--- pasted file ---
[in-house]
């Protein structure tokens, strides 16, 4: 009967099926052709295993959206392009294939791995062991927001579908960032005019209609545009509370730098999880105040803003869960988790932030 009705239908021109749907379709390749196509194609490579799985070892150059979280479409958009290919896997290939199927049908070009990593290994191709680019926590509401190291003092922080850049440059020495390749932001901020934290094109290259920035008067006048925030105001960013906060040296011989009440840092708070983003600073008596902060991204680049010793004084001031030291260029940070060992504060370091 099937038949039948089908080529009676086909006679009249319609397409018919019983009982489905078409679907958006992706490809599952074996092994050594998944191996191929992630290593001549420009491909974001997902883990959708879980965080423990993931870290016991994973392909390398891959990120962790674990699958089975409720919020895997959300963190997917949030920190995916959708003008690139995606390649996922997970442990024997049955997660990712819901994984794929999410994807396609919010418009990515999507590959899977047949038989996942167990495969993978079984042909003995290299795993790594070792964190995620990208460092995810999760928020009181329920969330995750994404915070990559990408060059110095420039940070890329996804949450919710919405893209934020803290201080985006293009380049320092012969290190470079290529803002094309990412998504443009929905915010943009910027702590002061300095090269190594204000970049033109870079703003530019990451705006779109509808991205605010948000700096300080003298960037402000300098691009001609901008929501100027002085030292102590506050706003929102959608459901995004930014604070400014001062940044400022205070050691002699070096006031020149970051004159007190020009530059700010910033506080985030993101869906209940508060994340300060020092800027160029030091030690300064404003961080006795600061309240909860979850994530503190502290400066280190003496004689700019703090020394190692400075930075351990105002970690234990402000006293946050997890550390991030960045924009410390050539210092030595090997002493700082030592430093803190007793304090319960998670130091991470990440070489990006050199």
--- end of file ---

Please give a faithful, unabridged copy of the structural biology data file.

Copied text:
[in-house]
């Protein structure tokens, strides 16, 4: 009967099926052709295993959206392009294939791995062991927001579908960032005019209609545009509370730098999880105040803003869960988790932030 009705239908021109749907379709390749196509194609490579799985070892150059979280479409958009290919896997290939199927049908070009990593290994191709680019926590509401190291003092922080850049440059020495390749932001901020934290094109290259920035008067006048925030105001960013906060040296011989009440840092708070983003600073008596902060991204680049010793004084001031030291260029940070060992504060370091 099937038949039948089908080529009676086909006679009249319609397409018919019983009982489905078409679907958006992706490809599952074996092994050594998944191996191929992630290593001549420009491909974001997902883990959708879980965080423990993931870290016991994973392909390398891959990120962790674990699958089975409720919020895997959300963190997917949030920190995916959708003008690139995606390649996922997970442990024997049955997660990712819901994984794929999410994807396609919010418009990515999507590959899977047949038989996942167990495969993978079984042909003995290299795993790594070792964190995620990208460092995810999760928020009181329920969330995750994404915070990559990408060059110095420039940070890329996804949450919710919405893209934020803290201080985006293009380049320092012969290190470079290529803002094309990412998504443009929905915010943009910027702590002061300095090269190594204000970049033109870079703003530019990451705006779109509808991205605010948000700096300080003298960037402000300098691009001609901008929501100027002085030292102590506050706003929102959608459901995004930014604070400014001062940044400022205070050691002699070096006031020149970051004159007190020009530059700010910033506080985030993101869906209940508060994340300060020092800027160029030091030690300064404003961080006795600061309240909860979850994530503190502290400066280190003496004689700019703090020394190692400075930075351990105002970690234990402000006293946050997890550390991030960045924009410390050539210092030595090997002493700082030592430093803190007793304090319960998670130091991470990440070489990006050199």